Born Again Testimonies – Again

In a post last year about the Tony Anthony testimony debacle, I featured (with permission) a scanned copy of Simon Jenkins’ cartoon strip ‘Born Again Testimonies’ from Ship Of Fools when it was a print magazine in the early 1980s. I now discover, thanks to my friend David Parsons, a retired Baptist minister, that Jenkins turned it into a video and posted it on YouTube. Here it is for your viewing pleasure:


  1. A “born again” experience can be induced fairly readily. Sargant was the son of a Methodist lay preacher and recognised the techniques described by Wesley as akin to his own therapeutic approach. Sargant went on to study this in more depth, but in outline, a combination of self-hypnosis (meditation, chanting, rhythms etc) along with build-up of CO2 in the blood (hyperventilation due to dancing, singing) creates a suggestible state in which the individual can be “flipped” to a new mind-state that lasts for a short period. Wesley had the bible as a “manual” – a very good “new state” guide – and the class system as a support mechanism. Otherwise the convert quickly returns to normal, which may not be the best outcome.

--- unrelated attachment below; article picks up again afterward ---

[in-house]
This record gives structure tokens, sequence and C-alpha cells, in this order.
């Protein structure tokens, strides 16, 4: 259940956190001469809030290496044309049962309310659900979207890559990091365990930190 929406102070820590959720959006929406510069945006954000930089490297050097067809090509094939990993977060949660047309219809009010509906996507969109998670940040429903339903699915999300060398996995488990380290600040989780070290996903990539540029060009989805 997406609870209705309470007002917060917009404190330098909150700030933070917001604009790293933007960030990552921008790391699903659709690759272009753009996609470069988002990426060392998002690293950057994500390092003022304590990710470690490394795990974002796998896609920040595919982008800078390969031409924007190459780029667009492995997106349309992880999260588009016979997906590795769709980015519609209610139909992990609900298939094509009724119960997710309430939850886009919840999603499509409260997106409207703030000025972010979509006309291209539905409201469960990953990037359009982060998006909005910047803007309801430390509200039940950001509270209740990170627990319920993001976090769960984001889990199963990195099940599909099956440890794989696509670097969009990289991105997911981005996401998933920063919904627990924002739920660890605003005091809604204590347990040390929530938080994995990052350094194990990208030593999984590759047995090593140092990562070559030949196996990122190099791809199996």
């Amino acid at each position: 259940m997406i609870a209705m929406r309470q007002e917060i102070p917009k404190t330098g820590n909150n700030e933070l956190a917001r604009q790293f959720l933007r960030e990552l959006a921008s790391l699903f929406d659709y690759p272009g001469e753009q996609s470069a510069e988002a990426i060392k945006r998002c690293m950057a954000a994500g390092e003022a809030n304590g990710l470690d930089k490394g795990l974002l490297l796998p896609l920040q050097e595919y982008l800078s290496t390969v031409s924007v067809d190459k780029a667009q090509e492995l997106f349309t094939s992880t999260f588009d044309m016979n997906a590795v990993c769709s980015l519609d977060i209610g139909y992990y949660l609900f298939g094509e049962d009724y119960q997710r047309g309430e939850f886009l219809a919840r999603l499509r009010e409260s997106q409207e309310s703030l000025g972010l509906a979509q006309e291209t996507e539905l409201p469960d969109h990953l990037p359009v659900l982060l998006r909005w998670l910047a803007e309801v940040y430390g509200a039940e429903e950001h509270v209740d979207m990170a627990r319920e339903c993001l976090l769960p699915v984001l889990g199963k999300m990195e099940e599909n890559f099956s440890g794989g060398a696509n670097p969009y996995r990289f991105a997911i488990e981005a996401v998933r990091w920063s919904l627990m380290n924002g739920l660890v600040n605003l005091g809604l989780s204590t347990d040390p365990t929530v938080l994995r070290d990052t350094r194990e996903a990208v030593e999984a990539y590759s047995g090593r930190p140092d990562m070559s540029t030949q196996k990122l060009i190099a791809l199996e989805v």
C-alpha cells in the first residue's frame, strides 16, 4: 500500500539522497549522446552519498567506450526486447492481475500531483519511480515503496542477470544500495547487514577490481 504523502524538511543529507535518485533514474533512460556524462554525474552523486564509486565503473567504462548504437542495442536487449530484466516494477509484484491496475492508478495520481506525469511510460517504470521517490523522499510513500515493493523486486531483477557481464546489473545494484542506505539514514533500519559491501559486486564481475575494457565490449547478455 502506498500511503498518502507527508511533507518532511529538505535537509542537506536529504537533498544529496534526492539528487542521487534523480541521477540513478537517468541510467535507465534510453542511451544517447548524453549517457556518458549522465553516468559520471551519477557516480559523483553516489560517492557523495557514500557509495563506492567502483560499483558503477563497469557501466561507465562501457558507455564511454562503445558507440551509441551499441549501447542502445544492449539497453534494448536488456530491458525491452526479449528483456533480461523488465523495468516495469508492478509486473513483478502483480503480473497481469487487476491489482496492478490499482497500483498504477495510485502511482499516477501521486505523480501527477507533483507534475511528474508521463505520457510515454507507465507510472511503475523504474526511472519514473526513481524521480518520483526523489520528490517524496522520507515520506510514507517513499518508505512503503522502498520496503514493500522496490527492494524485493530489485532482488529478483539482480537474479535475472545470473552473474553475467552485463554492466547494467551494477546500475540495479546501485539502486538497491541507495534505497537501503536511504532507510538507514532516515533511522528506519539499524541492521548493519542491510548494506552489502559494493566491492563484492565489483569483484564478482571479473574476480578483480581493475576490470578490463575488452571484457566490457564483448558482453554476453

This sort of manipulation has fallen into disrepute. It is fairly easy to see it coming once you know what to look out for. It can be both beneficial and therapeutic, not just intrusive and inappropriate.

    The last person to trust in leading such a process is a celebrity!


    1. Hi,

      Welcome here and thanks for your comment. I don’t know whether you have religious convictions yourself or not, but I think I would note a couple of things briefly in response. Firstly, the possibility of manipulation has been known and warned against in Christian circles. One example that comes to mind is the late Christian psychiatrist Dr John White, who described the relevant methods in one of his books. (I can’t remember for sure which title, but I think it might have been in ‘The Golden Cow’.) Nevertheless, that doesn’t necessarily mean that all heightened religious experience is induced by manipulation, and in fairness to you I am not clear whether you are claiming that or not.

      I would also note, though, that Sargant was and is a contentious character. To quote a sentence from his Wikipedia profile: “Although remembered as a major force in British psychiatry in the post-war years, his enthusiasm for discredited treatments such as insulin shock therapy and deep sleep treatment, his distaste for all forms of psychotherapy,and his reliance on dogma rather than clinical evidence have confirmed his reputation as a controversial figure whose work is seldom cited in modern psychiatric texts.”

      All that said, I share your suspicion about the value of celebrity.


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